The war also produced coinages like munitionette and farmerette. These terms were not intended to insult the women who were contributing to the war effort by working in munitions factories or on the land, but they did underline the idea that those women were interlopers, temporarily occupying roles that naturally belonged to men.

They also reflected the perennial anxiety that a woman who stepped out of her allotted, separate sphere would be bound to lose her feminine charm. Later -ette words, like undergraduette, send a similar message: the -ette suffix functions like a linguistic pat on the head, a morphological analogue of those 1970s underwear adverts whose strapline was ‘Underneath, they’re all Lovable’.

Feminists in the 1970s disliked feminine suffixes in general, and -ette was a particular bugbear. While other variants, like the -ess of manageress and the -ine of heroine, were criticised for treating men as the norm and drawing unnecessary attention to a woman’s sex, -ette added insult to injury by evoking a kind of femininity – young, cute and ‘bubbly’, sexually attractive without being threatening – that feminists found especially demeaning. What did it say, for instance, that when a well-known motoring organisation started to employ women in the 1960s it chose to refer to them as patrolettes?

By the 1980s, no reputable organisation would have dreamt of using such a blatantly sexist term. Old-fashioned and faintly ludicrous, -ette seemed destined to follow -trix into the drawer labelled ‘quaint archaisms’. But in the last few years there have been signs that it is being rehabilitated. A lifestyle blog addressing the interests of tech-savvy or ‘geeky’ women calls itself Gadgette (‘Have you ever been talked down to about tech? Offered the pink version of a laptop, or asked to flash your breasts to try a new smartwatch? We have’).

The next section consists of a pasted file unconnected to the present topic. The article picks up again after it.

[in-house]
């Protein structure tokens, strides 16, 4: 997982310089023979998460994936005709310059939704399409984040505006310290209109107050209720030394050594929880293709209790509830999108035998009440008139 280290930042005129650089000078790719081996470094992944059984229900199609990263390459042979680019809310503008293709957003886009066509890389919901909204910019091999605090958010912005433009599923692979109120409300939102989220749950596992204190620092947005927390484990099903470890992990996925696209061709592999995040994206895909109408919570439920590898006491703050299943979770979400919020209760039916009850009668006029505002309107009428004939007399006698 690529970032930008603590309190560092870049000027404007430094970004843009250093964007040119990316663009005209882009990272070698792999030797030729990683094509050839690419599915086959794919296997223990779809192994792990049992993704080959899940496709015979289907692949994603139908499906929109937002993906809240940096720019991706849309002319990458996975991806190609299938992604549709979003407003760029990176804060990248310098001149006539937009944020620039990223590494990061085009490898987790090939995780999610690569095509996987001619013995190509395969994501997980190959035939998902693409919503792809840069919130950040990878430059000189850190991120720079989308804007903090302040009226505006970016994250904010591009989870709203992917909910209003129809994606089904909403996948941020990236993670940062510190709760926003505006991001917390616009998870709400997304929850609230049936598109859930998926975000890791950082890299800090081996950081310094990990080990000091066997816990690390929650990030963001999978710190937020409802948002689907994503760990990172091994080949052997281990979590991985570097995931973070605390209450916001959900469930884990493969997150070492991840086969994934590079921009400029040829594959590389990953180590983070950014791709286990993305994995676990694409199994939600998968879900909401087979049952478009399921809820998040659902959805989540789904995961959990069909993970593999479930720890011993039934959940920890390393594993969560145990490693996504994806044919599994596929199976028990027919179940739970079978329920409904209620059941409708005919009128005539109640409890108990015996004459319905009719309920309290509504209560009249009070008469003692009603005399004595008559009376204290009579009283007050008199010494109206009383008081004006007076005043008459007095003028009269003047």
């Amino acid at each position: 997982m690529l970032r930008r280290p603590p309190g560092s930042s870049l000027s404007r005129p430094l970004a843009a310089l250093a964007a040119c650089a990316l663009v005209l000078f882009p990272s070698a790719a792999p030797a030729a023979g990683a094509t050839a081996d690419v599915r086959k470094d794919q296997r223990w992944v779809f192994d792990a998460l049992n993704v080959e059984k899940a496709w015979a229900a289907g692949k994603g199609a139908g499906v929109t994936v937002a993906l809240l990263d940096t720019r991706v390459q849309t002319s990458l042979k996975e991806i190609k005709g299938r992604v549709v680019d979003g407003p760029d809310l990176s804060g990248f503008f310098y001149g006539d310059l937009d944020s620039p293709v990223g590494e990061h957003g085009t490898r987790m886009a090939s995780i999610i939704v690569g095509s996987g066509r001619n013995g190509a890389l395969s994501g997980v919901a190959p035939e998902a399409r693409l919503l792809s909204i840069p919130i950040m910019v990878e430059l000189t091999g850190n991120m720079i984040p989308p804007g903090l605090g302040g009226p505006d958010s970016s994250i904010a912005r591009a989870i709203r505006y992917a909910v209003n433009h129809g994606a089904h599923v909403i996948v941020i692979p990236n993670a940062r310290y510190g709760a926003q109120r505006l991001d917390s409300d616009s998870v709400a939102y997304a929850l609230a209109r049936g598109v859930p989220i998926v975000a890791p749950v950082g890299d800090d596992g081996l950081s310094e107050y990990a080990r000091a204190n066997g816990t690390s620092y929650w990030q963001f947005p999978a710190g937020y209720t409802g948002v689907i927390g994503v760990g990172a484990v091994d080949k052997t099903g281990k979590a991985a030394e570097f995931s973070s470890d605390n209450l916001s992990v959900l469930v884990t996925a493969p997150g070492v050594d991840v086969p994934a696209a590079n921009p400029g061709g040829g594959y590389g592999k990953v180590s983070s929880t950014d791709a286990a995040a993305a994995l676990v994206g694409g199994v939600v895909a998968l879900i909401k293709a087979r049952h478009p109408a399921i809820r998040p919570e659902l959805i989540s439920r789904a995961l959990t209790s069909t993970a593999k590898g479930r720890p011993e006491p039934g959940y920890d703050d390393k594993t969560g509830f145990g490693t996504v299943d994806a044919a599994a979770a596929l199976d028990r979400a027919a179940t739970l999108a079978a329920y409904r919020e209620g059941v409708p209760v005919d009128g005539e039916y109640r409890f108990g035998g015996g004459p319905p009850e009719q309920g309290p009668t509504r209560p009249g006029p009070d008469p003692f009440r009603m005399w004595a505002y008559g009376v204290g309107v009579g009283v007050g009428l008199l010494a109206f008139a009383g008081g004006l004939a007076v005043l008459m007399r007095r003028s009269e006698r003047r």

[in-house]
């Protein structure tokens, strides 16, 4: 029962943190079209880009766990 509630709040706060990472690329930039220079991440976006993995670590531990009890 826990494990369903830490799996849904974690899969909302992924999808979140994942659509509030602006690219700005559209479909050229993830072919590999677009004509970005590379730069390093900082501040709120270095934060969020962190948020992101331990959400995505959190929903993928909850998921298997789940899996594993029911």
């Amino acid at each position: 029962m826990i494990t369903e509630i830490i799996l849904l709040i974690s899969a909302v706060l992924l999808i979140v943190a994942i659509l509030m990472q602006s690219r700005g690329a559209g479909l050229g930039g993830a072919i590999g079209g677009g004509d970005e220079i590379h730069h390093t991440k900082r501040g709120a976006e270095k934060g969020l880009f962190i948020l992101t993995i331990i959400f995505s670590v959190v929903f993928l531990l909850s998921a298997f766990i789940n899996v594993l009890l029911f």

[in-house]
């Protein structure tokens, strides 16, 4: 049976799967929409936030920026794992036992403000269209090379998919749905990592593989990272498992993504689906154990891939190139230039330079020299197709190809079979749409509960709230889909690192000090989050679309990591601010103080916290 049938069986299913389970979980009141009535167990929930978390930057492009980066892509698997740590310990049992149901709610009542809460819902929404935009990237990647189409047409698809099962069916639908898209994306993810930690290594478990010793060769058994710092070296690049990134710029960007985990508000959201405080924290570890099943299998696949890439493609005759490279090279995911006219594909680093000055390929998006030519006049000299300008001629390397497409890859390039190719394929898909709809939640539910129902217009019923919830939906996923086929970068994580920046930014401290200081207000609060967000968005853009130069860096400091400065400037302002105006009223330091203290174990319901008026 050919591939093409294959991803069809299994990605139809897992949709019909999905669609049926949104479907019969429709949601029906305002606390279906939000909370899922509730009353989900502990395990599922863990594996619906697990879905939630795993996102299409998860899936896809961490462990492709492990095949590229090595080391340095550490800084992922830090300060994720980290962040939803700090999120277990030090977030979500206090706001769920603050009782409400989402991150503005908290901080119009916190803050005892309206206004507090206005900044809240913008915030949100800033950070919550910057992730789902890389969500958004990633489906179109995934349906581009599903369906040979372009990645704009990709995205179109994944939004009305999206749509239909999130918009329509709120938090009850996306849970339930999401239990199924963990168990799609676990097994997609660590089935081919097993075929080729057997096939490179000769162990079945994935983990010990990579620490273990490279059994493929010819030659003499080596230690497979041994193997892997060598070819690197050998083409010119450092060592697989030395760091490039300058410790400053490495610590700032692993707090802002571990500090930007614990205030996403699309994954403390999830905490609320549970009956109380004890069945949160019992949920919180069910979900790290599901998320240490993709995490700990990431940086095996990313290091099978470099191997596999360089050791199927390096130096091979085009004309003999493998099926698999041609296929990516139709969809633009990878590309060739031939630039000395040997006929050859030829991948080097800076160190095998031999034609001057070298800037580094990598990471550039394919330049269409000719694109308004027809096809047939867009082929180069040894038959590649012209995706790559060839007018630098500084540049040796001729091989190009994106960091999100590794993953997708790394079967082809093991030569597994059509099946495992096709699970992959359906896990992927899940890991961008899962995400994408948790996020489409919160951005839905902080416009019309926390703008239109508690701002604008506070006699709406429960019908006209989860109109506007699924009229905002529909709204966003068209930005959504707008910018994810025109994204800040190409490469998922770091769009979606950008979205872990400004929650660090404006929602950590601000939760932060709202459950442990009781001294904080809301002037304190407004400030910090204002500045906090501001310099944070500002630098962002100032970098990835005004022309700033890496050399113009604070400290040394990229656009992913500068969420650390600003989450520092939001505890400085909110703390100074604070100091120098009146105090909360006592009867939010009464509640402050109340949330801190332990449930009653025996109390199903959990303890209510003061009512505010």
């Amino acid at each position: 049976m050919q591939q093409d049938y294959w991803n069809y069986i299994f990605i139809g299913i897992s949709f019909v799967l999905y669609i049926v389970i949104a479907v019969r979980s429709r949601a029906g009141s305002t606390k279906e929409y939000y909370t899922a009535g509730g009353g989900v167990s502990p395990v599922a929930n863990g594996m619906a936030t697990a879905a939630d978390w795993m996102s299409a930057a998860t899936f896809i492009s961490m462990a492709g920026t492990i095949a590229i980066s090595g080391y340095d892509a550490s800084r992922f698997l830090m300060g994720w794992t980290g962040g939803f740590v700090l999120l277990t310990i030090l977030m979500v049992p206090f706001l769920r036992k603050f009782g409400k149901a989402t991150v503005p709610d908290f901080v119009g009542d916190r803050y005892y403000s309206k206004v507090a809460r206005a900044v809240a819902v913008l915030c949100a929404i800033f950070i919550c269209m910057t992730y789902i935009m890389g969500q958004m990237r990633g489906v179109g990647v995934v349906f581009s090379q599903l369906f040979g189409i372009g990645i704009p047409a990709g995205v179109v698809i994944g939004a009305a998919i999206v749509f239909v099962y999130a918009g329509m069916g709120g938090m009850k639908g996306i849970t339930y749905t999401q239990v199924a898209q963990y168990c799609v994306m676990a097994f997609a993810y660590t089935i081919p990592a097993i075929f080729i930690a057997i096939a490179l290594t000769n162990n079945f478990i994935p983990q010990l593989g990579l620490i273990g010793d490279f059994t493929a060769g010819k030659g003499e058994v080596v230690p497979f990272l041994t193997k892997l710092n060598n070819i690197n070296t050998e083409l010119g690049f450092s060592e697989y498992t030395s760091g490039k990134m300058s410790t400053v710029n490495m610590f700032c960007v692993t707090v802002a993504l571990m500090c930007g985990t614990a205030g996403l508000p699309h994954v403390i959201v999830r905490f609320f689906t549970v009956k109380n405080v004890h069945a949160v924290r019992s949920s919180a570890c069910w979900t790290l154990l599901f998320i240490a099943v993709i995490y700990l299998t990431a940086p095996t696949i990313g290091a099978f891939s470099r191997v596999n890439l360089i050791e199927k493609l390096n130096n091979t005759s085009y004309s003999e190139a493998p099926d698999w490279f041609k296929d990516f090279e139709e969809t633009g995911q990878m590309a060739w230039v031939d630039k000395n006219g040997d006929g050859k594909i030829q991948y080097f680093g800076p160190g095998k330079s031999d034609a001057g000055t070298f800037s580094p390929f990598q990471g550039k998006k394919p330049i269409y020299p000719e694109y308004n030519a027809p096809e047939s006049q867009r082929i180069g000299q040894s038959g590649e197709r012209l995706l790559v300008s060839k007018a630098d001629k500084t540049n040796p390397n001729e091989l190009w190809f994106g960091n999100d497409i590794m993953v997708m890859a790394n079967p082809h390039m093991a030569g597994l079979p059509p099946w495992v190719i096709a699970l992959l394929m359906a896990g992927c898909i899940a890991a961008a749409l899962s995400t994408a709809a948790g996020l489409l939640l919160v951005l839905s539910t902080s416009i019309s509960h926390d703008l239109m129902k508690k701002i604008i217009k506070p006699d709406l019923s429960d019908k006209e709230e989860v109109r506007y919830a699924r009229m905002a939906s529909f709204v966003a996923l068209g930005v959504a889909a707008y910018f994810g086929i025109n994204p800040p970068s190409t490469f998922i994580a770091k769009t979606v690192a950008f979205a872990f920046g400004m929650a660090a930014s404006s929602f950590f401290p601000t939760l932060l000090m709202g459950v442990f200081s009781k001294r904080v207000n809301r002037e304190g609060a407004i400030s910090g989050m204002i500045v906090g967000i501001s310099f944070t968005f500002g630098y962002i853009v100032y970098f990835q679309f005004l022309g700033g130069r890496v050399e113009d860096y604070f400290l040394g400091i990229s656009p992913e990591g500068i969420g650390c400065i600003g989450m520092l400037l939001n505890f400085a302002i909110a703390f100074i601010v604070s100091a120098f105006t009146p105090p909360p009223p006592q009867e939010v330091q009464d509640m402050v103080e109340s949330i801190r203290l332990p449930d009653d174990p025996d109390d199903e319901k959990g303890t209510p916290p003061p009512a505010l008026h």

And an award-winning social enterprise which encourages girls to pursue careers in science and technology (‘STEM’ subjects), founded in 2012 by the computer scientist Anne-Marie Imafidon, is called Stemettes. I’m pretty sure the women behind these initiatives do not think of Gadgette as the linguistic equivalent of a pink laptop, or take Stemette to imply that women can’t be real scientists. If they’re referencing the negative connotations of -ette at all, they’re doing it ironically or mockingly.

As a feminist who came of age in the 1970s, I confess I’m disconcerted by the unexpected revival of -ette words. But reclaiming -ette for feminism is exactly what the suffragettes did. And in a year when we’re commemorating their political struggle, perhaps we should celebrate their linguistic legacy too.

Deborah Cameron is a professor of language and communication at Oxford University